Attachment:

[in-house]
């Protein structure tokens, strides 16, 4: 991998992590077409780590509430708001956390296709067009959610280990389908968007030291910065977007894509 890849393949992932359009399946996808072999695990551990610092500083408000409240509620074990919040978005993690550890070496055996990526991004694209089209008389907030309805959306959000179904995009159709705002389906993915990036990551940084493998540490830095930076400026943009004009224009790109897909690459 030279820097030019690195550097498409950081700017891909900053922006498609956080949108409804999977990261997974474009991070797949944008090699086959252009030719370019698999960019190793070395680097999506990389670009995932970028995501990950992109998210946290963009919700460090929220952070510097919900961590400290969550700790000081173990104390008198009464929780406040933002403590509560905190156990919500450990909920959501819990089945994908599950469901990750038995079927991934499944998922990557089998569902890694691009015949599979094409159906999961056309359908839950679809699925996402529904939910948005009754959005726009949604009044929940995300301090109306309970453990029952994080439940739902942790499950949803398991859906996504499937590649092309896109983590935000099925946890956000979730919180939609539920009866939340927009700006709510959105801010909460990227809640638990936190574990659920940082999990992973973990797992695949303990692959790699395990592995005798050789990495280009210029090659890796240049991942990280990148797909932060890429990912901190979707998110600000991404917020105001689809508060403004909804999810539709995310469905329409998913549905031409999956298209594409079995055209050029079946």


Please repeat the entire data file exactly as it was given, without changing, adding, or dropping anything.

[in-house]
């Protein structure tokens, strides 16, 4: 991998992590077409780590509430708001956390296709067009959610280990389908968007030291910065977007894509 890849393949992932359009399946996808072999695990551990610092500083408000409240509620074990919040978005993690550890070496055996990526991004694209089209008389907030309805959306959000179904995009159709705002389906993915990036990551940084493998540490830095930076400026943009004009224009790109897909690459 030279820097030019690195550097498409950081700017891909900053922006498609956080949108409804999977990261997974474009991070797949944008090699086959252009030719370019698999960019190793070395680097999506990389670009995932970028995501990950992109998210946290963009919700460090929220952070510097919900961590400290969550700790000081173990104390008198009464929780406040933002403590509560905190156990919500450990909920959501819990089945994908599950469901990750038995079927991934499944998922990557089998569902890694691009015949599979094409159906999961056309359908839950679809699925996402529904939910948005009754959005726009949604009044929940995300301090109306309970453990029952994080439940739902942790499950949803398991859906996504499937590649092309896109983590935000099925946890956000979730919180939609539920009866939340927009700006709510959105801010909460990227809640638990936190574990659920940082999990992973973990797992695949303990692959790699395990592995005798050789990495280009210029090659890796240049991942990280990148797909932060890429990912901190979707998110600000991404917020105001689809508060403004909804999810539709995310469905329409998913549905031409999956298209594409079995055209050029079946």